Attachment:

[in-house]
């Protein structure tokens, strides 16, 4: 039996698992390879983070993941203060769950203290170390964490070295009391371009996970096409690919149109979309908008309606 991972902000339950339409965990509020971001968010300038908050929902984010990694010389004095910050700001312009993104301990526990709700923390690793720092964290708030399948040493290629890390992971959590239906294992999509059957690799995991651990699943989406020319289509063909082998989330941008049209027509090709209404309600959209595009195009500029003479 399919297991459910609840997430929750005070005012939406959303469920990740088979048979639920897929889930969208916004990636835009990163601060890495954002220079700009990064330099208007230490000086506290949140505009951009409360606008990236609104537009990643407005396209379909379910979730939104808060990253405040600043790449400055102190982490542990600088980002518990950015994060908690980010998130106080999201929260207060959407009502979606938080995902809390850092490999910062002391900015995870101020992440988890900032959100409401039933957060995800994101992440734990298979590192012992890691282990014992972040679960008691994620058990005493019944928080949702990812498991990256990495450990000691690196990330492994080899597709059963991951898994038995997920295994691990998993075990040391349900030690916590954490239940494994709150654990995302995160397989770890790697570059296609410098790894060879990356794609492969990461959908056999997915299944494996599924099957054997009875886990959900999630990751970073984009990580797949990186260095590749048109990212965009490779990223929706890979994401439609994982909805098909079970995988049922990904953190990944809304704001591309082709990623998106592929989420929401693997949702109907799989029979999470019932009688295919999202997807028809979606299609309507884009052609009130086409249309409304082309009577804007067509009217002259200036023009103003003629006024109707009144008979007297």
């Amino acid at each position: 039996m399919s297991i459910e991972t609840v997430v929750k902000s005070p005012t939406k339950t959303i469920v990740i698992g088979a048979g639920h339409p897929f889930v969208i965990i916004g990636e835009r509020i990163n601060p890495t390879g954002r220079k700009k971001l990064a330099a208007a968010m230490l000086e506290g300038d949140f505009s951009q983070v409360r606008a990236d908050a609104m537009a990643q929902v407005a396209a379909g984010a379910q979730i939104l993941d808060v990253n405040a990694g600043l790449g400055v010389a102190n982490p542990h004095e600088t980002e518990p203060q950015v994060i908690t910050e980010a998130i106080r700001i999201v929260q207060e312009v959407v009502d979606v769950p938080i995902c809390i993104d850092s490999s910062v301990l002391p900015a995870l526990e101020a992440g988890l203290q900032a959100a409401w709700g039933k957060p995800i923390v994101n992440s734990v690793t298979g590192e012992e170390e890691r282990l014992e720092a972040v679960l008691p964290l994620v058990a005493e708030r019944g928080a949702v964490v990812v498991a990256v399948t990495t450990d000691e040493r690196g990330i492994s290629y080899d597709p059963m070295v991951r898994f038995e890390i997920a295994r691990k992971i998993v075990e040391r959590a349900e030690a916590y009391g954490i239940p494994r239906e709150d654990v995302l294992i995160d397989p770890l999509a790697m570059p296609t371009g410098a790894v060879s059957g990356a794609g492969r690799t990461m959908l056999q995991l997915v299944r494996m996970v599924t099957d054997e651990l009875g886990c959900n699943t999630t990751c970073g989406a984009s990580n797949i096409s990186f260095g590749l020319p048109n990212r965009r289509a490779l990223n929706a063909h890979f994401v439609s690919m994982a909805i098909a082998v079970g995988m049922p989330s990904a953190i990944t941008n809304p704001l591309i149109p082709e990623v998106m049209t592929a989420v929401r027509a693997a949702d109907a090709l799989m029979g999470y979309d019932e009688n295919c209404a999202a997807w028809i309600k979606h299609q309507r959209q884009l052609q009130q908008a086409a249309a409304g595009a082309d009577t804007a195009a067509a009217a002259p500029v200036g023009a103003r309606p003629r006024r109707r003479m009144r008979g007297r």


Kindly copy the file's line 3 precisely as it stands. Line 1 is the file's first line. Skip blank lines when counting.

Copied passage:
């Amino acid at each position: 039996m399919s297991i459910e991972t609840v997430v929750k902000s005070p005012t939406k339950t959303i469920v990740i698992g088979a048979g639920h339409p897929f889930v969208i965990i916004g990636e835009r509020i990163n601060p890495t390879g954002r220079k700009k971001l990064a330099a208007a968010m230490l000086e506290g300038d949140f505009s951009q983070v409360r606008a990236d908050a609104m537009a990643q929902v407005a396209a379909g984010a379910q979730i939104l993941d808060v990253n405040a990694g600043l790449g400055v010389a102190n982490p542990h004095e600088t980002e518990p203060q950015v994060i908690t910050e980010a998130i106080r700001i999201v929260q207060e312009v959407v009502d979606v769950p938080i995902c809390i993104d850092s490999s910062v301990l002391p900015a995870l526990e101020a992440g988890l203290q900032a959100a409401w709700g039933k957060p995800i923390v994101n992440s734990v690793t298979g590192e012992e170390e890691r282990l014992e720092a972040v679960l008691p964290l994620v058990a005493e708030r019944g928080a949702v964490v990812v498991a990256v399948t990495t450990d000691e040493r690196g990330i492994s290629y080899d597709p059963m070295v991951r898994f038995e890390i997920a295994r691990k992971i998993v075990e040391r959590a349900e030690a916590y009391g954490i239940p494994r239906e709150d654990v995302l294992i995160d397989p770890l999509a790697m570059p296609t371009g410098a790894v060879s059957g990356a794609g492969r690799t990461m959908l056999q995991l997915v299944r494996m996970v599924t099957d054997e651990l009875g886990c959900n699943t999630t990751c970073g989406a984009s990580n797949i096409s990186f260095g590749l020319p048109n990212r965009r289509a490779l990223n929706a063909h890979f994401v439609s690919m994982a909805i098909a082998v079970g995988m049922p989330s990904a953190i990944t941008n809304p704001l591309i149109p082709e990623v998106m049209t592929a989420v929401r027509a693997a949702d109907a090709l799989m029979g999470y979309d019932e009688n295919c209404a999202a997807w028809i309600k979606h299609q309507r959209q884009l052609q009130q908008a086409a249309a409304g595009a082309d009577t804007a195009a067509a009217a002259p500029v200036g023009a103003r309606p003629r006024r109707r003479m009144r008979g007297r």